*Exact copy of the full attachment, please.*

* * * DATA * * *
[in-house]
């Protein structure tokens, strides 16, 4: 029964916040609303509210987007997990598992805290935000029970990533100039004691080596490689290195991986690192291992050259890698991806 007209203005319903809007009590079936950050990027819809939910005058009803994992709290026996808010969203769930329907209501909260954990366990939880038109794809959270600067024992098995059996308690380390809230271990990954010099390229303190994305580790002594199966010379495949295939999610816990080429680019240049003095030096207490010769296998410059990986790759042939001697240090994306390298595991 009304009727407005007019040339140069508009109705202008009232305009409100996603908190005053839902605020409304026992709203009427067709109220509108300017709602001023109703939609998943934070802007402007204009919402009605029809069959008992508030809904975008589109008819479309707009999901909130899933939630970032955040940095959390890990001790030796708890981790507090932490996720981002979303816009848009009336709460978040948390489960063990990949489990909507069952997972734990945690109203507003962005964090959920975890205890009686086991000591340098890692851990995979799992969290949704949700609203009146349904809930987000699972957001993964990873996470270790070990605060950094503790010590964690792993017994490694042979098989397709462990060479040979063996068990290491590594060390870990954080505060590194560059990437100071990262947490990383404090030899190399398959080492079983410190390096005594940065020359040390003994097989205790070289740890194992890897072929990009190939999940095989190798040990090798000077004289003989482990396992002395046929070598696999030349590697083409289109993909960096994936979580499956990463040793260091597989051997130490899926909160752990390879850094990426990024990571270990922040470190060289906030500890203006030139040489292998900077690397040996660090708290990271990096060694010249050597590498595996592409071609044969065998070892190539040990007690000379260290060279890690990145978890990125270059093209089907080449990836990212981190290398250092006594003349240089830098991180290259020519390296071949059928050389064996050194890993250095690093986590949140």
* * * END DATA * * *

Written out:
[in-house]
């Protein structure tokens, strides 16, 4: 029964916040609303509210987007997990598992805290935000029970990533100039004691080596490689290195991986690192291992050259890698991806 007209203005319903809007009590079936950050990027819809939910005058009803994992709290026996808010969203769930329907209501909260954990366990939880038109794809959270600067024992098995059996308690380390809230271990990954010099390229303190994305580790002594199966010379495949295939999610816990080429680019240049003095030096207490010769296998410059990986790759042939001697240090994306390298595991 009304009727407005007019040339140069508009109705202008009232305009409100996603908190005053839902605020409304026992709203009427067709109220509108300017709602001023109703939609998943934070802007402007204009919402009605029809069959008992508030809904975008589109008819479309707009999901909130899933939630970032955040940095959390890990001790030796708890981790507090932490996720981002979303816009848009009336709460978040948390489960063990990949489990909507069952997972734990945690109203507003962005964090959920975890205890009686086991000591340098890692851990995979799992969290949704949700609203009146349904809930987000699972957001993964990873996470270790070990605060950094503790010590964690792993017994490694042979098989397709462990060479040979063996068990290491590594060390870990954080505060590194560059990437100071990262947490990383404090030899190399398959080492079983410190390096005594940065020359040390003994097989205790070289740890194992890897072929990009190939999940095989190798040990090798000077004289003989482990396992002395046929070598696999030349590697083409289109993909960096994936979580499956990463040793260091597989051997130490899926909160752990390879850094990426990024990571270990922040470190060289906030500890203006030139040489292998900077690397040996660090708290990271990096060694010249050597590498595996592409071609044969065998070892190539040990007690000379260290060279890690990145978890990125270059093209089907080449990836990212981190290398250092006594003349240089830098991180290259020519390296071949059928050389064996050194890993250095690093986590949140």